Although the current study demonstrates that LapF on the exterior of P. putida cells is required for normal cell-to-cell interactions within the growing biofilm, the mechanisms that underlie the functions of LapF and those of related proteins remain mysterious. Proteins with highly reiterative amino acid sequences are frequently involved in cell-to-cell interactions. Some of the large, repeat-rich surface proteins structurally similar to the Lap proteins, such as FHA from Bordetella pertussis, are known to form filaments (Kajava et al., 2001). It is unclear, however, whether LapF or LapA adopt filamentous structures and, given their weak primary sequence similarity, it is possible that the two proteins form structures distinct from each other. Furthermore, the question of how their repetitive structures and presumptive calcium-binding domains influence the adhesive and cohesive processes for which they are required remains to be addressed. Small proteins on the surface of rhizobial cells, known as Rap adhesins (Rhizobiumadhering proteins) and required for biofilm formation, also appear to bind calcium, suggesting a possible common mechanism (Downie, 2010).
Curiously, Pseudomonas aeruginosa, the most thoroughly studied pseudomonad with respect to biofilm formation does not have lapF or lapA orthologues but it does have large surface proteins that function in biofilm formation. Recently, the P. aeruginosa CdrA (c-di-GMP-regulated protein A), a 2154 aa structural analogue of the FHA-type, cell wall-associated proteins, was reported to stabilize biofilm structures through physical association with the Psl extracellular polysaccharide in the biofilm matrix (Borlee et al., 2010). It is plausible that LapF plays a similar role in the P. putida biofilm, but association with extracellular polysaccharide has not been reported.
Mutations in the ABC transporter homologues, LapB, LapC and LapE, prevent LapA externalization and phenocopy the LapA mutant in P. fluorescens (Hinsa et al., 2003). In P. putida externalization of LapF is abolished by the mus-20 transposon insertion just upstream of several putative type I secretion motifs (GGXGXD), also consistent with secretion via an ABC transporter (Martínez-Gil et al., 2010). Coincidentally, the lapF gene is flanked by ABC transporter homologues, LapH, LapI and LapJ (Fig. 1A), but there is as yet no direct evidence that these proteins secrete LapF.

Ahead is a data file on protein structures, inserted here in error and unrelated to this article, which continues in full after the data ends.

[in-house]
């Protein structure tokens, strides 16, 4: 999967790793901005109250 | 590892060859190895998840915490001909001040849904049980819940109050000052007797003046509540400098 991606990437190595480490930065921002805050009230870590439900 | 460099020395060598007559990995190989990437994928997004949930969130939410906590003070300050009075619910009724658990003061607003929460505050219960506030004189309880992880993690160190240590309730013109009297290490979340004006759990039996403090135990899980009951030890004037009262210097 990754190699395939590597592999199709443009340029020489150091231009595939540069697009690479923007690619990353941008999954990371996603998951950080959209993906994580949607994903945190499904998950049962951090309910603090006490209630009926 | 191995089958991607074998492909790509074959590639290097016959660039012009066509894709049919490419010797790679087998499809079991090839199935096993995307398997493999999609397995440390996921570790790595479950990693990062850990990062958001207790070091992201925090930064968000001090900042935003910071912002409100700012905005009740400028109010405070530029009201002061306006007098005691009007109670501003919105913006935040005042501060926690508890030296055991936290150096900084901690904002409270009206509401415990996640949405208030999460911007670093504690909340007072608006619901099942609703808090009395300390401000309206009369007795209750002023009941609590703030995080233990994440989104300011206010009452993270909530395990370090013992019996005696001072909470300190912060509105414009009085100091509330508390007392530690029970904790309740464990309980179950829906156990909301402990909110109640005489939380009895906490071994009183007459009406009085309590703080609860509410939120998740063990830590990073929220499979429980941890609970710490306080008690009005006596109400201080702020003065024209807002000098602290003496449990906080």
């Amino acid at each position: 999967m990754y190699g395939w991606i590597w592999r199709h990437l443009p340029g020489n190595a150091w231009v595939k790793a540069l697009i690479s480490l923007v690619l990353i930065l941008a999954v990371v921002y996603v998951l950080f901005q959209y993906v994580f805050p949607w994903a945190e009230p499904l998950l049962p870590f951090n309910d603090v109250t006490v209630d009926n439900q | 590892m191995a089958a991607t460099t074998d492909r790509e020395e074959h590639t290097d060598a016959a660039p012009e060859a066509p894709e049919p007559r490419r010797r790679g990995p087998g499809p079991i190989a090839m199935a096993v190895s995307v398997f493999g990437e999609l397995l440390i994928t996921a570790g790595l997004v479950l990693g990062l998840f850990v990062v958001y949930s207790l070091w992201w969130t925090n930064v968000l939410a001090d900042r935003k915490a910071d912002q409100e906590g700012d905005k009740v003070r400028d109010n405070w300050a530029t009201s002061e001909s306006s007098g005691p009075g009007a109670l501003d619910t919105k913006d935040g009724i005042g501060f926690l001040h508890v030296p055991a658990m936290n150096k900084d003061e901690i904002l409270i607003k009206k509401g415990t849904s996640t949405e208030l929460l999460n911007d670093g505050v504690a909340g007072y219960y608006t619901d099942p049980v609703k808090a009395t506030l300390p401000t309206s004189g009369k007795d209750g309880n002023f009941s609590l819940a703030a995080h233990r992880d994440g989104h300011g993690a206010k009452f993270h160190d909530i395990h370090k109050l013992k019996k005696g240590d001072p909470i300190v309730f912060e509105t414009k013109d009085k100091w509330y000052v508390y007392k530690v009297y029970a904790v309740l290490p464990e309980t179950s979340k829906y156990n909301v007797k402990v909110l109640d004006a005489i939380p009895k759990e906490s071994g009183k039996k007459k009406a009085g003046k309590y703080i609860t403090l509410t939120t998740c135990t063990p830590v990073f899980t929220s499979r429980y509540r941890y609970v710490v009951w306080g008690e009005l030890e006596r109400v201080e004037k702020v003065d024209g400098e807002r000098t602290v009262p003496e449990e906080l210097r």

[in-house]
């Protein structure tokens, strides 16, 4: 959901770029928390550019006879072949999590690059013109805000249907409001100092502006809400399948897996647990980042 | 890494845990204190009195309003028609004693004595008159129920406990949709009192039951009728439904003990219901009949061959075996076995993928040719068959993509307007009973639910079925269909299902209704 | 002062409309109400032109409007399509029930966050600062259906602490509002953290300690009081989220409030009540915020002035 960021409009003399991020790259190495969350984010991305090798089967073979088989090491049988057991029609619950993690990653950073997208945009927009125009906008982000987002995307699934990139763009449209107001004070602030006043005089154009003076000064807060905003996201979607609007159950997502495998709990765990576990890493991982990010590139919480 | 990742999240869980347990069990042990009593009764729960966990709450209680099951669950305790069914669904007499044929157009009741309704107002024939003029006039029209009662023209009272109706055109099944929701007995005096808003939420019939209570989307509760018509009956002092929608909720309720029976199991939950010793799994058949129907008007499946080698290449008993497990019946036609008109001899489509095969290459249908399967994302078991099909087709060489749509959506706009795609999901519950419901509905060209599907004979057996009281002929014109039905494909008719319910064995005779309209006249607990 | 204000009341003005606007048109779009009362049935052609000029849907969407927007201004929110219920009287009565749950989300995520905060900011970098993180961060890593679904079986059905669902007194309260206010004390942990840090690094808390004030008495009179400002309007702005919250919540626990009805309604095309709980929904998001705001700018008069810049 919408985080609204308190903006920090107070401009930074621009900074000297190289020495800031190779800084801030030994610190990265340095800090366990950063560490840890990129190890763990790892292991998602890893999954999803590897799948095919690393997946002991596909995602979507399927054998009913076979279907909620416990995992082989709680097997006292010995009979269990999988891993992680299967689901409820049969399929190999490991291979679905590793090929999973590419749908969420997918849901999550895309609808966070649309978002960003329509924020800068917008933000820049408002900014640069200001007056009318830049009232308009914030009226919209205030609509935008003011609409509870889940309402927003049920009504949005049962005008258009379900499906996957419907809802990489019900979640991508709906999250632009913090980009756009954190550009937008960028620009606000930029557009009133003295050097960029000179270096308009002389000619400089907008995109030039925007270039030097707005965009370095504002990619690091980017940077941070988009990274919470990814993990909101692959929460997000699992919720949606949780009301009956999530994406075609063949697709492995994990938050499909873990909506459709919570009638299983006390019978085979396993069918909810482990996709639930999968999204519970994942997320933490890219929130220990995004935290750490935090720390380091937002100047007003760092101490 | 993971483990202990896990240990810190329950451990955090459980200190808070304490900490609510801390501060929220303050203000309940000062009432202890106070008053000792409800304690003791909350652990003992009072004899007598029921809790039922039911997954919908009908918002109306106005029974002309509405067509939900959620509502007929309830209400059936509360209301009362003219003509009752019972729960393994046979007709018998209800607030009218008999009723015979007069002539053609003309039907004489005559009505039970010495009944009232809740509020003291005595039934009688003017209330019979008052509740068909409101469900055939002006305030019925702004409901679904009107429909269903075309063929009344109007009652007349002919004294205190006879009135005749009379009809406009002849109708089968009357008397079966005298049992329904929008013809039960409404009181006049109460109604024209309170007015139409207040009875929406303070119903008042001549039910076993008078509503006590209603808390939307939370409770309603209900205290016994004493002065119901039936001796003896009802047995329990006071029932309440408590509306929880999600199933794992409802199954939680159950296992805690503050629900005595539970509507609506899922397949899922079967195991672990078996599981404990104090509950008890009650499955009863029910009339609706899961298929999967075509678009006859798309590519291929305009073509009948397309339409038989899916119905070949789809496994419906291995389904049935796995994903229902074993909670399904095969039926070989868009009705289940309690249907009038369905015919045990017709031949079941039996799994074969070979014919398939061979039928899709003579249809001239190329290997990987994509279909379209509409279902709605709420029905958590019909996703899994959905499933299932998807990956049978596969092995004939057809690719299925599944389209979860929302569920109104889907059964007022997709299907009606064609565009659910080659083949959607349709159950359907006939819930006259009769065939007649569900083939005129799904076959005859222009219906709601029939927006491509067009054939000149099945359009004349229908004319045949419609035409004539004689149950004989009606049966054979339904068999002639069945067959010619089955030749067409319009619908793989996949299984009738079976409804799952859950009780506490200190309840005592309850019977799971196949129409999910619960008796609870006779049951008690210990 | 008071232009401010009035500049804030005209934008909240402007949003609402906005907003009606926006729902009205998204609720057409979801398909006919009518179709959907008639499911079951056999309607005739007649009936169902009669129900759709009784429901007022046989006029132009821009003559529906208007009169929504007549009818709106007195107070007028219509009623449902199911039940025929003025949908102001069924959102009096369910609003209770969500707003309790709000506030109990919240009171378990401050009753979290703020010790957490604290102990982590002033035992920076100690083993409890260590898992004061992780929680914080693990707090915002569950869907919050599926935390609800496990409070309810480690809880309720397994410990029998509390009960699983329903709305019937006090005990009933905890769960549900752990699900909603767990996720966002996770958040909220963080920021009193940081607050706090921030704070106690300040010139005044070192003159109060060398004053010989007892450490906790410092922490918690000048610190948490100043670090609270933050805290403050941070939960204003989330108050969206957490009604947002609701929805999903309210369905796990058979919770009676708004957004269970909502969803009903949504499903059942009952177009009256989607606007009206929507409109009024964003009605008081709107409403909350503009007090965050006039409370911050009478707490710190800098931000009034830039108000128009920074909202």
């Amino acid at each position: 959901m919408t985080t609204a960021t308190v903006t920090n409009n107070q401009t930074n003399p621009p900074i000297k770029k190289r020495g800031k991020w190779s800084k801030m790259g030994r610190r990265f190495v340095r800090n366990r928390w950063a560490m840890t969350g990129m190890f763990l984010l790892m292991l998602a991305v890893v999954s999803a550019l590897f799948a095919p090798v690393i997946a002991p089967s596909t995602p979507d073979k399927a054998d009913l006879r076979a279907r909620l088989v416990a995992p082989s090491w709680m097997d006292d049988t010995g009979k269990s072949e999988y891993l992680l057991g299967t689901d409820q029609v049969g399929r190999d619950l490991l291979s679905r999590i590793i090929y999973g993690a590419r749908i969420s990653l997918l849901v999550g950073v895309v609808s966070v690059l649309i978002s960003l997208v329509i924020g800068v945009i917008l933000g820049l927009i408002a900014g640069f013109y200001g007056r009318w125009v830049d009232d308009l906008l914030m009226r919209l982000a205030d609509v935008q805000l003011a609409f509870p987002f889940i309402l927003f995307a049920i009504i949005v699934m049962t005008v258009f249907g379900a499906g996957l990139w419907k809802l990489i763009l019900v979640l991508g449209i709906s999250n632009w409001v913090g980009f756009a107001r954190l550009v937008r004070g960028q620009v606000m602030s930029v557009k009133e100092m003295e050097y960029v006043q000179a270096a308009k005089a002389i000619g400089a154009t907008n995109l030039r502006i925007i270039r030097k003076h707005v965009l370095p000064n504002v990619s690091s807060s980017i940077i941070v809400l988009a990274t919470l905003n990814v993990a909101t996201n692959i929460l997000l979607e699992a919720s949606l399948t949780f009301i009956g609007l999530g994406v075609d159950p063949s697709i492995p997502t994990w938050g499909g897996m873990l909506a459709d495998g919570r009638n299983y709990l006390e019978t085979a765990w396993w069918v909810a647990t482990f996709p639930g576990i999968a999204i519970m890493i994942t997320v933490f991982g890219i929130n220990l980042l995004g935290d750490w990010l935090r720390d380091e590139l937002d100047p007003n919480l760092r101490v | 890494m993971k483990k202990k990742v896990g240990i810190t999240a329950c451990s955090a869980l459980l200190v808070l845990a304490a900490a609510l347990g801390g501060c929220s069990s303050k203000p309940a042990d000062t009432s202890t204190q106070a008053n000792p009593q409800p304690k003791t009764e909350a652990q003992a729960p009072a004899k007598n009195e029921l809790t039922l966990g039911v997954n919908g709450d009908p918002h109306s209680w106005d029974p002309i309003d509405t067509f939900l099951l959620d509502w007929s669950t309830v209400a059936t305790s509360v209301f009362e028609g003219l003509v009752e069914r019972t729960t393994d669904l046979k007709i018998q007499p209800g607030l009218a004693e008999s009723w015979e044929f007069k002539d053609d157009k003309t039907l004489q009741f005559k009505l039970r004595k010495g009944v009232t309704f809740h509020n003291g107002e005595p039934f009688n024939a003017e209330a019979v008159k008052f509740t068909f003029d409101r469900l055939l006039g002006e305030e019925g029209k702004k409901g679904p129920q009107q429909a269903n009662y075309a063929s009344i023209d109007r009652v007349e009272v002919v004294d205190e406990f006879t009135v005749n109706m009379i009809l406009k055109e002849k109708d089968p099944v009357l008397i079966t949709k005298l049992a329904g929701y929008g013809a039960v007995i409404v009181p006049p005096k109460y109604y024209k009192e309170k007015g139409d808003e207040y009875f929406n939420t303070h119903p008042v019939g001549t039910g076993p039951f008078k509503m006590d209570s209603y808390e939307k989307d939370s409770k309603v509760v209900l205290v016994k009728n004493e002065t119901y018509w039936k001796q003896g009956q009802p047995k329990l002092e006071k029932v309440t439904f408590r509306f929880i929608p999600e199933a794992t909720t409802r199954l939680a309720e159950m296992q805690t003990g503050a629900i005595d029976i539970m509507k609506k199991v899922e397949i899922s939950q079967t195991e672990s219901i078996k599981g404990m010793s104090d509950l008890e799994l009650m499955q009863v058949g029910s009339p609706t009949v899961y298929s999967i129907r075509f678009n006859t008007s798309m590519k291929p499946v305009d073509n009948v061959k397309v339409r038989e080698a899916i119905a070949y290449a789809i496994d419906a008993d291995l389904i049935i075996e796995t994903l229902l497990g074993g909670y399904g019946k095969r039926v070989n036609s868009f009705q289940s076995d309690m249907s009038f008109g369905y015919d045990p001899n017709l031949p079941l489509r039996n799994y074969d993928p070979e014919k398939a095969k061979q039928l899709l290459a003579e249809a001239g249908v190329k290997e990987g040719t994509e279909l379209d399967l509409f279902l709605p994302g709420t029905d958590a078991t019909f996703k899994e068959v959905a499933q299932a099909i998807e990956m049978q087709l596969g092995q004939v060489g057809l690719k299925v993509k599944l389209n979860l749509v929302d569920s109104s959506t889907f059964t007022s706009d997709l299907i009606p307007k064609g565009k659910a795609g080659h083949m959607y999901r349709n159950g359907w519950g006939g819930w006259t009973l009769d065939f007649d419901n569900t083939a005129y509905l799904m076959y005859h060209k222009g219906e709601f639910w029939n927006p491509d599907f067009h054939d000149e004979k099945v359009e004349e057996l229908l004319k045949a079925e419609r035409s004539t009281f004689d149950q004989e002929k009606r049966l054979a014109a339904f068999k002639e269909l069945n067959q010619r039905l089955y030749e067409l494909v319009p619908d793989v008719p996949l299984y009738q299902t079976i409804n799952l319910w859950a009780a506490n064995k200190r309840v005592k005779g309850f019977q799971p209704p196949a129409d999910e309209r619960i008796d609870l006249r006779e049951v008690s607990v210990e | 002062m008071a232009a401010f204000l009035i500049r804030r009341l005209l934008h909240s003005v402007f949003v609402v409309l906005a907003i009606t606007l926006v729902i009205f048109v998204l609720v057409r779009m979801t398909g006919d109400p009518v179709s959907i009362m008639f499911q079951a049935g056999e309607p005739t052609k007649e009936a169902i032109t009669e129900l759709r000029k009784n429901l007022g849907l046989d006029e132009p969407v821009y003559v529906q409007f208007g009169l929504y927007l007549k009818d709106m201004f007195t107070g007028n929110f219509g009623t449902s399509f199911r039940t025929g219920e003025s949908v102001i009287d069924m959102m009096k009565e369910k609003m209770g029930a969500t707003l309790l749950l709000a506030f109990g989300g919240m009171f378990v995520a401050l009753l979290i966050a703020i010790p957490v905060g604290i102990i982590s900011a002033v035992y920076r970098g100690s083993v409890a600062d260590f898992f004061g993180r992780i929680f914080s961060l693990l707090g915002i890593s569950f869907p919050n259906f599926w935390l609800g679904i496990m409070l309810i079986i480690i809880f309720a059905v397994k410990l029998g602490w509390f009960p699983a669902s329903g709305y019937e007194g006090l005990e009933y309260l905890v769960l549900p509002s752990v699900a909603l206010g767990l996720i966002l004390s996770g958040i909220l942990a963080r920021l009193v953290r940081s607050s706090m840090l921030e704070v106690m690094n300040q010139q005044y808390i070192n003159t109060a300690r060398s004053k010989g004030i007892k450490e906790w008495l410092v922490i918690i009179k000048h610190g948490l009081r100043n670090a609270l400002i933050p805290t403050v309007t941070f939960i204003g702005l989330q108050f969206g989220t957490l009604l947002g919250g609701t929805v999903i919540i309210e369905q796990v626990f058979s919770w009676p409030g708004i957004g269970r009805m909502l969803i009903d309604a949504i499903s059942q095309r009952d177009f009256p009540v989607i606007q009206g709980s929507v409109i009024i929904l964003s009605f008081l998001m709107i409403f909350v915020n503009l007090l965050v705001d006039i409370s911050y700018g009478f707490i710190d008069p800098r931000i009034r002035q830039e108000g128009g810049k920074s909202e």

In P. fluorescens, secretion of LapA is regulated by LapD, a protein with degenerate GGDEF and EAL motifs and that responds to intracellular cyclic diguanosine monophosphate (c-di-GMP) levels to control adhesion (Newell et al., 2009). The lapF gene and the genes for the predicted LapHIJ transporter are located close to a gene encoding a GGDEF-type protein (PP_0798, see Fig. 1A). It seems plausible that c-di-GMP levels also influence lapF function, but a role for PP_0798 has not been reported.
In a broader sense, the genetic variability and stability of large repetitive proteins such as LapF and LapA is of great interest. How constant is the size of each repeat domain among natural populations? It would seem likely that such reiterated sequences would be prone to frequent rearrangements, particularly deletions. As noted above, neither LapA nor LapF has strong homologues in P. aeruginosa. LapF is well conserved among the limited number of different P. putida strains examined, but the length of the protein seems highly variable, consistent with a genetically dynamic repeat structure. LapA is conserved between P. putida and P. fluorescens, species that belong to two major subgroups within the Pseudomonas genus (Yamamoto et al., 2000). However, the P. putida protein has 8682 aa, whereas the P. fluorescens protein has 4920 aa. At least one source of the length variation is the larger size of the P. putida repeat sequence itself. These observations suggest that the Lap proteins and, by extension, similar large repetitive surface proteins, are rapidly evolving via these repeats. More comprehensive population-level analyses will probably reveal interesting evolutionary trends for this remarkable group of proteins.
Many other factors contribute to biofilm formation and attachment in pseudomonads, including exopolysaccharides, nucleic acids, motility functions, dispersal factors and surfactants (Toutain et al., 2004). Martínez-Gil et al. (2010) propose an elegant, stepwise model by which a relay of the LapA and LapF proteins functions to facilitate the early stages of cell-to-surface and then cell-to-cell interactions that can forge the foundation for growing biofilms. The mechanism(s) by which the Lap proteins integrate with the other important biofilm determinants to co-ordinate sessile growth should be a fruitful area for future investigations.